A series of alerts from the Tennessee Emergency Management Agency popped on on many phones Thursday morning.

While most smartphone users have grown accustomed to notifications on their phones, these were accompanied by a piercing alert tone that commands attention.

The alerts were not of impending emergencies, but reminders about September being National Preparedness Month and that one should prepare and emergency kit and emergency plan.

The agency later issued a new release, calling the alerts part of a statewide test. 

TEMA Director Patrick Sheehan apologized for the alerts, saying the agency will not be conducting any public tests of the system in the foreseeable future. 

Sheehan's statement is below:

Today the Tennessee Emergency Management Agency conducted a statewide test of the Emergency Alert System and Wireless Emergency Alerts to mobile devices.  The purpose of the test was to assess the readiness and effectiveness of the system to address the public during times of emergency. The purpose of this system is essential to ensure we can communicate to save lives and protect property.  We timed today’s test to coincide with the beginning of National Preparedness Month and it was designed to have limited impact on the public.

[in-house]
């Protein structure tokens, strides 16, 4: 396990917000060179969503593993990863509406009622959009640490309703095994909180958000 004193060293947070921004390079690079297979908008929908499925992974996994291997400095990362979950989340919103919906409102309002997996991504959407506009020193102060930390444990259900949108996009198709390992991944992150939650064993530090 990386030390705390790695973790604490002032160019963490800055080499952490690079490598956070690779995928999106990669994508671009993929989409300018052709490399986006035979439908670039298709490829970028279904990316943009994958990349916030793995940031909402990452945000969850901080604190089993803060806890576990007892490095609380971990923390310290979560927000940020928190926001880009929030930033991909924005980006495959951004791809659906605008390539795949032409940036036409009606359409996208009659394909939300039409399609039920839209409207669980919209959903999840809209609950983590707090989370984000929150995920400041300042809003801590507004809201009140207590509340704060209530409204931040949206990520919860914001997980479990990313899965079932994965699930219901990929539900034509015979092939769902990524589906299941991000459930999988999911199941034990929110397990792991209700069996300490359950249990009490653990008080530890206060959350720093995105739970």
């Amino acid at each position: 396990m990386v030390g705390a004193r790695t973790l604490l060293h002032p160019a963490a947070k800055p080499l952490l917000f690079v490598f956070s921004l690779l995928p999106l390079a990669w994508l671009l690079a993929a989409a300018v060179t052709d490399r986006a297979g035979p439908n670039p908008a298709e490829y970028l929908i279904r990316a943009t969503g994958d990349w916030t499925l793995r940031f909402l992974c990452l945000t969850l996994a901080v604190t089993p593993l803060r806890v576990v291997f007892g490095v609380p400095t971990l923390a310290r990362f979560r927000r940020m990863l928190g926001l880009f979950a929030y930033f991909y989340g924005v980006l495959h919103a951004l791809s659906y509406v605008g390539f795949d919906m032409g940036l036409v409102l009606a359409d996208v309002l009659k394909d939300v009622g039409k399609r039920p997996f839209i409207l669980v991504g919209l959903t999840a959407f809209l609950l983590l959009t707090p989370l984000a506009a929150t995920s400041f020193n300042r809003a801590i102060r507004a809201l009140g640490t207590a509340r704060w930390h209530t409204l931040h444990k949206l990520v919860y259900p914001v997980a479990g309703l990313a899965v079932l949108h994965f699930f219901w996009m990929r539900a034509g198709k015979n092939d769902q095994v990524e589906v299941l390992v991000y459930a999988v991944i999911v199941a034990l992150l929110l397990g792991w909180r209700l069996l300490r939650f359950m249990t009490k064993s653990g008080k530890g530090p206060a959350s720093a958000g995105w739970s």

TEMA spent the last several weeks working with our partners, EAS participants across the state , and the public to prepare for today’s test.  Unfortunately, during today’s test we learned valuable lessons about the Emergency Alert System, our protocols, and areas to improve on the delivery of these types of alerts in the future. 
We have received calls and messages from hundreds of Tennesseans letting us know about problems with receiving messages and the concerns caused by the messages received. In many instances the caveats that the message was part of a test were not received, making it seem like an emergency was imminent.  While many are understanding, knowing that we need to test our systems, many have voiced their concerns about the angst this test cause.  Please accept my sincerest apologies for any inconvenience today’s test caused. 
In the coming days and
weeks TEMA will be reevaluating our protocols and systems.  We will not be conducting any public tests of the system in the foreseeable future. 
We do these tests to make certain we know about problems before we need the systems.  In this regard alone, this test has been very valuable. 
Again, please accept my apologies on behalf of TEMA and my gratitude for your patience and understanding.